It has proven very advantageous to arrange the sensor on a shaft of the step-down gear or of the electric motor, and particularly advantageous to provide the sensor as an incremental transmitter on the armature shaft of the electric motor. The angle of rotation of the electric motor can therefore be measured directly. In the case of a very high step-down, the revolutions of the armature shaft could also simply be measured. High step-downs and considerable friction can be realized in the simplest manner using a worm gear. In conjunction with a high-speed motor, this results in very small assembly dimensions.
If the mechanism for converting the movement and the friction clutch itself are too stiff, an advantageous development resides in the structural provision there of additional elasticity. This can be undertaken both by appropriate dimensioning of certain parts and also by fitting a spring in the mechanism or in the friction clutch itself.
The invention furthermore relates to a method for setting the torque transmitted by a friction clutch by means of an actuator chain, comprising an electric motor which displaces via a step-down gear and a mechanism for converting the rotational movement into a displacement a pressure plate of the clutch. In the case of known methods, in order to set the torque which is transmitted, the electric motor is activated in accordance with one of the conventional power control methods, with the disadvantages explained further above.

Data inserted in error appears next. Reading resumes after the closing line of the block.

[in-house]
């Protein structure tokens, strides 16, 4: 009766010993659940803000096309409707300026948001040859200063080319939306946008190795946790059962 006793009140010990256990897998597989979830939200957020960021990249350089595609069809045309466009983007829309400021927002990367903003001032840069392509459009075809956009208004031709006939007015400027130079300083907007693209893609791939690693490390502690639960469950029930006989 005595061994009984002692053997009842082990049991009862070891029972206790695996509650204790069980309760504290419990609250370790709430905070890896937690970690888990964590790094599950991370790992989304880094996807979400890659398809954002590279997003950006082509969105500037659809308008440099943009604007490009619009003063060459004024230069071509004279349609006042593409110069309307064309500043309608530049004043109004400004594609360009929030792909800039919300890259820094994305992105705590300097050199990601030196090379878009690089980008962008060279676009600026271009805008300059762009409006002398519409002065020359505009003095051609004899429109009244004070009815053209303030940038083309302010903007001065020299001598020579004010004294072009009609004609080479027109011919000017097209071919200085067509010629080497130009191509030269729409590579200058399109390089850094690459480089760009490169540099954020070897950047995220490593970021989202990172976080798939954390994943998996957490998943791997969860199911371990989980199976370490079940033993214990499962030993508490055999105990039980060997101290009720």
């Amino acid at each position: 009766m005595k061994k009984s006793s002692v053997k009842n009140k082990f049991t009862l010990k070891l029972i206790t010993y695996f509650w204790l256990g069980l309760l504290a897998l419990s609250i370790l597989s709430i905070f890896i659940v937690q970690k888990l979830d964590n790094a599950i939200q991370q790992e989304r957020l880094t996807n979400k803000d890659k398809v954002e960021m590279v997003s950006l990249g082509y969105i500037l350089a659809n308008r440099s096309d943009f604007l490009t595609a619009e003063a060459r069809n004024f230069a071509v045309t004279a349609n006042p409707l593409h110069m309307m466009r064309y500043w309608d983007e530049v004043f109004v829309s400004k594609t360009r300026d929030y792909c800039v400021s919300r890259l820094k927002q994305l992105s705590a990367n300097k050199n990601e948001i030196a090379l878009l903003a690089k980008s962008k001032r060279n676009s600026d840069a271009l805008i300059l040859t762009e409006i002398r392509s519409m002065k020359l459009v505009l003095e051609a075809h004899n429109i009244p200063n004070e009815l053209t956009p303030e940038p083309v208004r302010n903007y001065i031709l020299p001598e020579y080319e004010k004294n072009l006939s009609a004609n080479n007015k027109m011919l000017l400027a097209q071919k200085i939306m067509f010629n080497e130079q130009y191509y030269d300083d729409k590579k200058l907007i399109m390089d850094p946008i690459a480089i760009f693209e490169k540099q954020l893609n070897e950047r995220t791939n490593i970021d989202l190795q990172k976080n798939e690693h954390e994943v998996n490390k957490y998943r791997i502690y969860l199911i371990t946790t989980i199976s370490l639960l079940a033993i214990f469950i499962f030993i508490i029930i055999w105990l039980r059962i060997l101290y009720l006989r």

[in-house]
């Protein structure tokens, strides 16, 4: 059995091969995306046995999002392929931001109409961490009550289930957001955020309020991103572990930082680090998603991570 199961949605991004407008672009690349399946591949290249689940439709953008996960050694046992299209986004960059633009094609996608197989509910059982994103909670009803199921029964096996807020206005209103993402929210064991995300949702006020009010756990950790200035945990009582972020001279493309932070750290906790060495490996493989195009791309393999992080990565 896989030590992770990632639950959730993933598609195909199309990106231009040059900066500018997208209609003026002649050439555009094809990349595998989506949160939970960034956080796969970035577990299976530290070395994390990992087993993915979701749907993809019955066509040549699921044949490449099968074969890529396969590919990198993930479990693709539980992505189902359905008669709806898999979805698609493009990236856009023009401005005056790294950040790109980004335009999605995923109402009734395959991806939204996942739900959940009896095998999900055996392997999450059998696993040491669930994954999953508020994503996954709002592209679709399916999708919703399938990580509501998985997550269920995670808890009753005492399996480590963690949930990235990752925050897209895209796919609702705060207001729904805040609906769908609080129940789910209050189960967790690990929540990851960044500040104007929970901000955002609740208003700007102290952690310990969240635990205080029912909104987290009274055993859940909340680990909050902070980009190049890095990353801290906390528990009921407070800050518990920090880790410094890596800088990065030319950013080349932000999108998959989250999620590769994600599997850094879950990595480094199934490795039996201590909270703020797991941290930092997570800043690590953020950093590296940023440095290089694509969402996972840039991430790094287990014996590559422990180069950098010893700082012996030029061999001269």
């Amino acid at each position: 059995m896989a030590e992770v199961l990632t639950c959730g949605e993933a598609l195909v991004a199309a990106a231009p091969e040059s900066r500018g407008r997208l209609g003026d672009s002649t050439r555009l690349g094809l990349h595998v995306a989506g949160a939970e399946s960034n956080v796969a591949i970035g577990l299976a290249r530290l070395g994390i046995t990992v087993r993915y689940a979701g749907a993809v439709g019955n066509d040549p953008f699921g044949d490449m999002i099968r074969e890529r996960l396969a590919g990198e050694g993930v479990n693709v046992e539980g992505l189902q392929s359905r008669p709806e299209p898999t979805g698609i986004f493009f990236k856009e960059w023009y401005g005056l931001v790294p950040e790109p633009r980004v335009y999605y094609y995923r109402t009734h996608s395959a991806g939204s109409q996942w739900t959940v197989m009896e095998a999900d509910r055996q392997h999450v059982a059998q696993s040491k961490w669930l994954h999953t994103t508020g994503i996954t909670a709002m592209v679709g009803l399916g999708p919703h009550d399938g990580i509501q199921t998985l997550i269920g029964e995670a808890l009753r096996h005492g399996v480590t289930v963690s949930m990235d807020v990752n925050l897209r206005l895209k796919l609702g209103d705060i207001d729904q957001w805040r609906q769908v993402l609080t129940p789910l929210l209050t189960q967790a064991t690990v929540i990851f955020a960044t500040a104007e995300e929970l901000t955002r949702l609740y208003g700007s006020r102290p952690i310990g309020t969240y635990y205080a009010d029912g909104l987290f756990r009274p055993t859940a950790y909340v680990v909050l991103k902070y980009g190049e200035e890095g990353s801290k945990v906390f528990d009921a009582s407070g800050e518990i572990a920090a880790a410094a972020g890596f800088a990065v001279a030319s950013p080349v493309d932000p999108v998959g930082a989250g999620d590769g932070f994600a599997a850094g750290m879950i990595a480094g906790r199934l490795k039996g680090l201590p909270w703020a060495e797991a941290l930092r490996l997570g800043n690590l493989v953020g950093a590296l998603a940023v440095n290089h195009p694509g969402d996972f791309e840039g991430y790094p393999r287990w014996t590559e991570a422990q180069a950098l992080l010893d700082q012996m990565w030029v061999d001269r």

However, according to the method according to the invention, a desired position of a link of the actuator chain is determined from the torque (Mdes) to be transmitted by the friction clutch and is set by means of a position regulator acting on the electric motor. In this case, use is made of the above-explained finding that the interrelationship between the position of the link and the actuating force of the friction clutch is largely independent of the frictional conditions in the actuator chain if, in the latter, first of all a stiff element affected by friction and then elastic elements are arranged in the force-flow direction, provided that the predominant part of the elastic elements is only downstream of the sensed link. A precise adjustment of the torque which is transmitted is therefore achieved with the disturbing effects of friction hysteresis being eliminated.